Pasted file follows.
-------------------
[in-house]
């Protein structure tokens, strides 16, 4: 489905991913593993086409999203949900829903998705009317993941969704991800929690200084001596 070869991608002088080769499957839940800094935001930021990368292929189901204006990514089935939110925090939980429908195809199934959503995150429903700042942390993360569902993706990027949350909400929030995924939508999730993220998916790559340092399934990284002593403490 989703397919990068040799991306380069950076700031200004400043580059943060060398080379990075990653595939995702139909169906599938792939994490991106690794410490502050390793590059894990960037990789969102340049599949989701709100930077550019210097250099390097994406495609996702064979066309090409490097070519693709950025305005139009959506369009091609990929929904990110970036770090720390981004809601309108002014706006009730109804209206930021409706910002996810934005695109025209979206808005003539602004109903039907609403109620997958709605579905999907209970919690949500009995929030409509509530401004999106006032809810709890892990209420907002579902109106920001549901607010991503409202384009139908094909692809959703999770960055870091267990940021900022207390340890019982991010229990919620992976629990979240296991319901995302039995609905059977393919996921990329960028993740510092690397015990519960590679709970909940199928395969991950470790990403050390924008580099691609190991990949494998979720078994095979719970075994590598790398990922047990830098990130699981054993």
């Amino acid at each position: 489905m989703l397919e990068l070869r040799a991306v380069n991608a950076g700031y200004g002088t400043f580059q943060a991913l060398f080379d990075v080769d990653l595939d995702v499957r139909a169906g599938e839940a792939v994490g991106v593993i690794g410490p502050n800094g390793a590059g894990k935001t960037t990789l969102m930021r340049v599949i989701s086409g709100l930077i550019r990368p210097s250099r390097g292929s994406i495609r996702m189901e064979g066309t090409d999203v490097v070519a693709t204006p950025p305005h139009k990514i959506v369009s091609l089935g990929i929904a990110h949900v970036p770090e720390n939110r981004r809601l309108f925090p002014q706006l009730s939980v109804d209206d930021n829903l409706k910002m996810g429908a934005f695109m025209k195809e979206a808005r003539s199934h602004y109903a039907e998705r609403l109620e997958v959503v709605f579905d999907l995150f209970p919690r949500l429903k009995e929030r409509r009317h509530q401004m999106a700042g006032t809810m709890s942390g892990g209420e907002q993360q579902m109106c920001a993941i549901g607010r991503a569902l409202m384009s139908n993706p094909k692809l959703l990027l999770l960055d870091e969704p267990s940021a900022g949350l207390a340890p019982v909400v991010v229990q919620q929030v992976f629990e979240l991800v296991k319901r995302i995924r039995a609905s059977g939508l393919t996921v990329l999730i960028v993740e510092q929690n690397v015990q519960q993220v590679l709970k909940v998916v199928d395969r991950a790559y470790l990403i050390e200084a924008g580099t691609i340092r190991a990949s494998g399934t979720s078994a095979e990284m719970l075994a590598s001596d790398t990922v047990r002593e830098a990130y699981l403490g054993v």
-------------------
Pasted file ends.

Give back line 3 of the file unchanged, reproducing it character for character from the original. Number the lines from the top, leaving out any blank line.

């Amino acid at each position: 489905m989703l397919e990068l070869r040799a991306v380069n991608a950076g700031y200004g002088t400043f580059q943060a991913l060398f080379d990075v080769d990653l595939d995702v499957r139909a169906g599938e839940a792939v994490g991106v593993i690794g410490p502050n800094g390793a590059g894990k935001t960037t990789l969102m930021r340049v599949i989701s086409g709100l930077i550019r990368p210097s250099r390097g292929s994406i495609r996702m189901e064979g066309t090409d999203v490097v070519a693709t204006p950025p305005h139009k990514i959506v369009s091609l089935g990929i929904a990110h949900v970036p770090e720390n939110r981004r809601l309108f925090p002014q706006l009730s939980v109804d209206d930021n829903l409706k910002m996810g429908a934005f695109m025209k195809e979206a808005r003539s199934h602004y109903a039907e998705r609403l109620e997958v959503v709605f579905d999907l995150f209970p919690r949500l429903k009995e929030r409509r009317h509530q401004m999106a700042g006032t809810m709890s942390g892990g209420e907002q993360q579902m109106c920001a993941i549901g607010r991503a569902l409202m384009s139908n993706p094909k692809l959703l990027l999770l960055d870091e969704p267990s940021a900022g949350l207390a340890p019982v909400v991010v229990q919620q929030v992976f629990e979240l991800v296991k319901r995302i995924r039995a609905s059977g939508l393919t996921v990329l999730i960028v993740e510092q929690n690397v015990q519960q993220v590679l709970k909940v998916v199928d395969r991950a790559y470790l990403i050390e200084a924008g580099t691609i340092r190991a990949s494998g399934t979720s078994a095979e990284m719970l075994a590598s001596d790398t990922v047990r002593e830098a990130y699981l403490g054993v």